Tim Black briefed us on the Central Texas Wing of the Commemorative Air Force's Casino Night with a classic car show afternoon at the San Marcos Airport on April 26. You could win a flight on their B-25. There is also an AOPA regional fly-in at the airport that day.

On the 6th of May, the Daedalian National Headquarters is having an open house at Randolph at 1230 to 1430.

Ron Butler introduced Jim Lux, a history buff, who has organized many airshows for the Confederate Air Force. He became interested in the B-24, Hot Stuff, which crashed in 1943. Andrews AFB was named after the co-pilot on the last flight. Jake Jacobson missed this flight, but he was the bombardier on the last combat mission and flew on a B-29 on the last combat mission of the war on August 14th, 1945

Hot Stuff, a member of the 93rd Bomb Group, was the first heavy bomber to fly 25 missions. On Feb 7, 1943 after completing 31, it was decided to return it and its crew to the US to promote the war effort. The tail gunner had 6 official kills and may have shot down 30 more. This undoubtedly contributed to their success. Three and a half months later, the B-17 Memphis Bell completed her 25 missions, and was sent home to promote war bonds.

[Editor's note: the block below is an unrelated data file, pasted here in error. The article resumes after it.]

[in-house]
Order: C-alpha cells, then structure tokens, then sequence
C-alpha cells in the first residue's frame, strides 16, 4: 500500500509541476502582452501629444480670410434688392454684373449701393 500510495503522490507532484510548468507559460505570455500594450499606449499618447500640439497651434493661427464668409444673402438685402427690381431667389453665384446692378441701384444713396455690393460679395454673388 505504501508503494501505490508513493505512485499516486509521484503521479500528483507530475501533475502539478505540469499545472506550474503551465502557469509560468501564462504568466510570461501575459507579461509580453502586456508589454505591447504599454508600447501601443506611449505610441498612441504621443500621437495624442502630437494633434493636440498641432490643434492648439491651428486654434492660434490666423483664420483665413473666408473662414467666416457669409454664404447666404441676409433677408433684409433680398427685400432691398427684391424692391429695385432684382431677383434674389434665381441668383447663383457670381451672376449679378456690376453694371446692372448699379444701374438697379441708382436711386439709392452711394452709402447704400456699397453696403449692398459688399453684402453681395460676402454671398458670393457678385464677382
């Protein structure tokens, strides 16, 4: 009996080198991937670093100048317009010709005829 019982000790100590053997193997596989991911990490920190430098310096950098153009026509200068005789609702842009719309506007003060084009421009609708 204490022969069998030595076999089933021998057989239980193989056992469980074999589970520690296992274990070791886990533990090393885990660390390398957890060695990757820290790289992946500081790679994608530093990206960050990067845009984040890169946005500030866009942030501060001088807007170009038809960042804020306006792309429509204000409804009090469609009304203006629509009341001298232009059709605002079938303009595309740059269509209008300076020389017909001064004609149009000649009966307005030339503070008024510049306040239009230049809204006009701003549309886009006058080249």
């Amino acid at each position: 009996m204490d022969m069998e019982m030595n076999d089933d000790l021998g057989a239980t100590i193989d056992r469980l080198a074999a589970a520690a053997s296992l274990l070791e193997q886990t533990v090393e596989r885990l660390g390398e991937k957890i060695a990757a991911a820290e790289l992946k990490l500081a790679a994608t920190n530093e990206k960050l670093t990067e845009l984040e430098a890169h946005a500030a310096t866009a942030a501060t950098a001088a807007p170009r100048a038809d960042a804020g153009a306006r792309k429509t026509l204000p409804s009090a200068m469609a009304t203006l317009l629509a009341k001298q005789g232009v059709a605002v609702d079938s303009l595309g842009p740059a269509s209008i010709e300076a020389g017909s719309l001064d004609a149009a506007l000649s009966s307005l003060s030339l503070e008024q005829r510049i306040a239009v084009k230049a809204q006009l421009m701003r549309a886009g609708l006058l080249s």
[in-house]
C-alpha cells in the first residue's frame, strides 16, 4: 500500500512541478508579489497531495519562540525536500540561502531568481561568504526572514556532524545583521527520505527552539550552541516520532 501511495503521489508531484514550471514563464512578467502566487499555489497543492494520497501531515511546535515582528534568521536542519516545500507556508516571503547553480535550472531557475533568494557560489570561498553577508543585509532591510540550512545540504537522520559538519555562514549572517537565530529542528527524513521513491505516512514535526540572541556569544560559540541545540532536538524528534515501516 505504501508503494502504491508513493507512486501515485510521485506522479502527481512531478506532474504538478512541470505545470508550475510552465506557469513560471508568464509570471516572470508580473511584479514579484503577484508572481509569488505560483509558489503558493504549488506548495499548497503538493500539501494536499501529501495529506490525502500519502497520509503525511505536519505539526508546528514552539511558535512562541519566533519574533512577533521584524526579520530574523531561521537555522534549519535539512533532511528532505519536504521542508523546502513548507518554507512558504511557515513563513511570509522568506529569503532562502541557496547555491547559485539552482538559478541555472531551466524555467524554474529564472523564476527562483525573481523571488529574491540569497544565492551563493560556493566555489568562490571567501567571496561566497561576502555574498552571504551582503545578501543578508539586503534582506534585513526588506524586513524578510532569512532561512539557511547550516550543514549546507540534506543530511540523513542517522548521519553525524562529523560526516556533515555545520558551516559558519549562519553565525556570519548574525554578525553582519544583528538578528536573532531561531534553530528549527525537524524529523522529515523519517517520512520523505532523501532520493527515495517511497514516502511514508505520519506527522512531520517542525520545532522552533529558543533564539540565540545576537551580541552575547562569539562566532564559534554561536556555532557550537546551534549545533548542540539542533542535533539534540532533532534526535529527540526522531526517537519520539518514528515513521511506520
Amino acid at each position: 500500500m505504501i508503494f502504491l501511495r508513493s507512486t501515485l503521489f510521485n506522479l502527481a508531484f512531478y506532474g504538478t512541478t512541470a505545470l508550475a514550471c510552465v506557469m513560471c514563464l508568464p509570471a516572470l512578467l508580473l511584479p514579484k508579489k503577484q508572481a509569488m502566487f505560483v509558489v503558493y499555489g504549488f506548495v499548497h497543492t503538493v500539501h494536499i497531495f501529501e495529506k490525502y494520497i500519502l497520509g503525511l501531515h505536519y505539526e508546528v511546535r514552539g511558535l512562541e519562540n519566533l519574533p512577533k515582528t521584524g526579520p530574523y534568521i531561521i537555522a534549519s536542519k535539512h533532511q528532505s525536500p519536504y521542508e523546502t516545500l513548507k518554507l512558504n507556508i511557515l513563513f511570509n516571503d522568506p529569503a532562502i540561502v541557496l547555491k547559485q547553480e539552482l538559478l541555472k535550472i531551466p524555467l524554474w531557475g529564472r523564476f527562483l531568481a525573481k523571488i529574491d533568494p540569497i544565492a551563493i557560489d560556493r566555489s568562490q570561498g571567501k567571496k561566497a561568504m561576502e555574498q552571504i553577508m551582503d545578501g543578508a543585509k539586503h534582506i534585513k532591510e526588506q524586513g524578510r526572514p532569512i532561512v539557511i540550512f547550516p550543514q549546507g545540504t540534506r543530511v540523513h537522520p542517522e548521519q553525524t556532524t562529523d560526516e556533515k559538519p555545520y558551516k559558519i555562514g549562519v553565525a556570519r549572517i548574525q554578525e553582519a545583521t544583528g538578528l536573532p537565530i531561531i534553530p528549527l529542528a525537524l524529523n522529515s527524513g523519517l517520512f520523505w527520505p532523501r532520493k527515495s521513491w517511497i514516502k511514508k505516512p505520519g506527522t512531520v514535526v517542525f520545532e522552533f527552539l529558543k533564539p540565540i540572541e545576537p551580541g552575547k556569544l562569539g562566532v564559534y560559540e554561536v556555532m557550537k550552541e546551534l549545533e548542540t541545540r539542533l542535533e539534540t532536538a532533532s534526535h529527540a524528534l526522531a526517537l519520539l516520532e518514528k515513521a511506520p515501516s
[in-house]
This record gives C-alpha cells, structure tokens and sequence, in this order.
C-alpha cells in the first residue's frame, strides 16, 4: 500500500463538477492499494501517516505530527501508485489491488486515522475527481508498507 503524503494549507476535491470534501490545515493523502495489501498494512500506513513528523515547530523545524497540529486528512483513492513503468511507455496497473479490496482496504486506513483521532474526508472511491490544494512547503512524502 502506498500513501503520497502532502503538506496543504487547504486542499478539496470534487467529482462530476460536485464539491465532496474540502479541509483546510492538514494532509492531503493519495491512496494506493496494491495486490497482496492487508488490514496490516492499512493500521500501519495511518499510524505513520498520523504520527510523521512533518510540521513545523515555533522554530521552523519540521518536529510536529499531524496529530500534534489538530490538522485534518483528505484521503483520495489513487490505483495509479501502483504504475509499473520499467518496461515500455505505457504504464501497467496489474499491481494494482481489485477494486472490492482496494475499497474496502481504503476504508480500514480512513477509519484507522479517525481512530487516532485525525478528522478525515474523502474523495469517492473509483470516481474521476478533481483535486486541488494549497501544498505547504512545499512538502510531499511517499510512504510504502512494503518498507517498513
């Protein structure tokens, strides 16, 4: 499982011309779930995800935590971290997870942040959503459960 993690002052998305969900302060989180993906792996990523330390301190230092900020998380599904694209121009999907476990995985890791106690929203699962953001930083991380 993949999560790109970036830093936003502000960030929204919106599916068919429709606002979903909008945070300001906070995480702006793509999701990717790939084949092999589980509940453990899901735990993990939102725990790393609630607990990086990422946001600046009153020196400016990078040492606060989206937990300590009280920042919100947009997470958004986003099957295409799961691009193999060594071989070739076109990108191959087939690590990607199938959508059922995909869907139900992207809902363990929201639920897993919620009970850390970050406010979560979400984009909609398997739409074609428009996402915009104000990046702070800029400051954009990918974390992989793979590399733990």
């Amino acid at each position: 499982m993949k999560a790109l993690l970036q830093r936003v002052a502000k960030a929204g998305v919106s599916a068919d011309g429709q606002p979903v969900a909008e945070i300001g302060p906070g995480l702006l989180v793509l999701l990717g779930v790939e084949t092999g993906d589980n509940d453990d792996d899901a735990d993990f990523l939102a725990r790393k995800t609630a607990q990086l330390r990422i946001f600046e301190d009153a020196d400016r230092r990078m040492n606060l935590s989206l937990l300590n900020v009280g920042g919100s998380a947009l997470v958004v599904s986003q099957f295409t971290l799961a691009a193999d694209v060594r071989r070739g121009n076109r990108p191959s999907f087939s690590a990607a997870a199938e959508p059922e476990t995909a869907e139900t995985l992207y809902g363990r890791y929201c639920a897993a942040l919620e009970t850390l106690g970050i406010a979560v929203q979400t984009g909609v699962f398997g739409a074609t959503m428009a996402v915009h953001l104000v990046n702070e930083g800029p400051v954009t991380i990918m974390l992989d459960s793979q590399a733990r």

LtGen Andrews was the commander of all US forces in Europe and had been chosen to become the Supreme Allied Commander until he died and was replaced by General Eisenhower. He had been requested to return to the states and chose Hot Stuff for the trip. He also bumped some of the assigned crew for seats for his staff. The plane flew from England to Iceland, but when they arrived, the snow and rain prevented a landing at the destination air field. They flew to another, but it turned out to be worse. While maneuvering back to the destination field, they ran into a mountain about 150 feet from the top. The impact killed fourteen people. The tail gunner was the only person to survive the impact, but soon, there was a fire and some of the munitions cooked off. He was trapped in the tail, but was rescued 24 hours later. The mountain has no vegetation higher than 12 inches and is covered in loose rock. The slope appeared to be less than 40 degrees and there is still some wreckage in the area after 69 years. When Jim visited the site, he brought back several pieces which he had on display. The Icelanders made implements and tools from the material.

The Icelandic president was at the dedication of a plaque in 2013 for the 70th anniversary of the crash. Jim is coordinating donations for a memorial to be installed for the 75th anniversary. They have $ 13,000 and need about $ 70,000. Jim has made many presentations at World War II and aviation museums and at the military academies. On March 9th, there is a memorial charity golf match.

The Flight Captain thanked Jim for his important bit of history. The Provost Marshal proposed a toast to the speaker, and the Flight Captain thanked everyone for coming and closed the meeting at 1353